Reader's view: Better ways to help the poor than wage hike
There is a lot of talk lately about raising the minimum wage in Minnesota from $6.15 to $9.50 per hour. Why stop at $9.50? Let's increase it to $15 an hour or even $20. Average income would soar and businesses would be giddy with increased sales....
There is a lot of talk lately about raising the minimum wage in Minnesota from $6.15 to $9.50 per hour. Why stop at $9.50? Let's increase it to $15 an hour or even $20. Average income would soar and businesses would be giddy with increased sales. Taxes would flow into state coffers, making Minnesota the envy of every state in the Union.
Unfortunately, the state cannot create wealth by artificially raising the minimum wage. Wage rates are established through competition. If there is a surplus of labor, employers will not increase wages. If there is a shortage of labor, employers must increase wages to attract workers. Look at North Dakota's oil fields. North Dakota has a minimum wage of $7.25, but I've read McDonald's pays $22 per hour. General laborers get $45 per hour. It's based on supply and demand.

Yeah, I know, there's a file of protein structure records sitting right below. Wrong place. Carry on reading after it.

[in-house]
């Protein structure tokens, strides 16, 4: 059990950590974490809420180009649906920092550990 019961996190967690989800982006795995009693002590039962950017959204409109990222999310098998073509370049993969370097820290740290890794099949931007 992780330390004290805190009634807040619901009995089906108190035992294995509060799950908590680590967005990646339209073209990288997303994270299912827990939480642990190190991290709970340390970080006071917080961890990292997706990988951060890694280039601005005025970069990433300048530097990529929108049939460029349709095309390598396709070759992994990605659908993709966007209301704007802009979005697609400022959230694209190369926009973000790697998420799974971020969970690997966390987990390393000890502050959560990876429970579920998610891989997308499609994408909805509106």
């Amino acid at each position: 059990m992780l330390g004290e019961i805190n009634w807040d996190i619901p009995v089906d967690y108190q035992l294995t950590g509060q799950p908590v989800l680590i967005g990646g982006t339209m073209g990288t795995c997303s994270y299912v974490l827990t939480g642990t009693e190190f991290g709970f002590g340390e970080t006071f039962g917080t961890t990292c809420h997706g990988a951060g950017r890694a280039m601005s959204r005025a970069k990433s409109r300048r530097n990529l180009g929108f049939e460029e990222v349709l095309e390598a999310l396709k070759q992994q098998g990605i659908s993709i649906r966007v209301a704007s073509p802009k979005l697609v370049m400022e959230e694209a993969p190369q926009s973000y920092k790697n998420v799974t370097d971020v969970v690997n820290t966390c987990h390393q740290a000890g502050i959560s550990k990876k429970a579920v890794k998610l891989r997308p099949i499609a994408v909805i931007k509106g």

For the last five years America, and Minnesota, has had a shortage of jobs. Wages have not increased substantially for five years. In 2005 1.9 percent of Minnesota workers received minimum wage. In 2011 it was
6.1 percent. Despite trillions of dollars in stimulus money, the economy remains stagnant.
Democrats want to help the poor by increasing the minimum wage by 54 percent. But it will not help the poor. Small employers will reduce their numbers of employees or go out of business. Many will increase prices, thereby hurting the very people a minimum-wage increase was intended to help.
There are better ways to help the working poor, such as the earned income tax credit. It's directly targeted to poor people and rewards them for working and increases the labor supply.
The first thing, though, is to get the economy growing and creating jobs. Then let the marketplace decide wages. Everyone will get a raise, not just the lowest-income workers.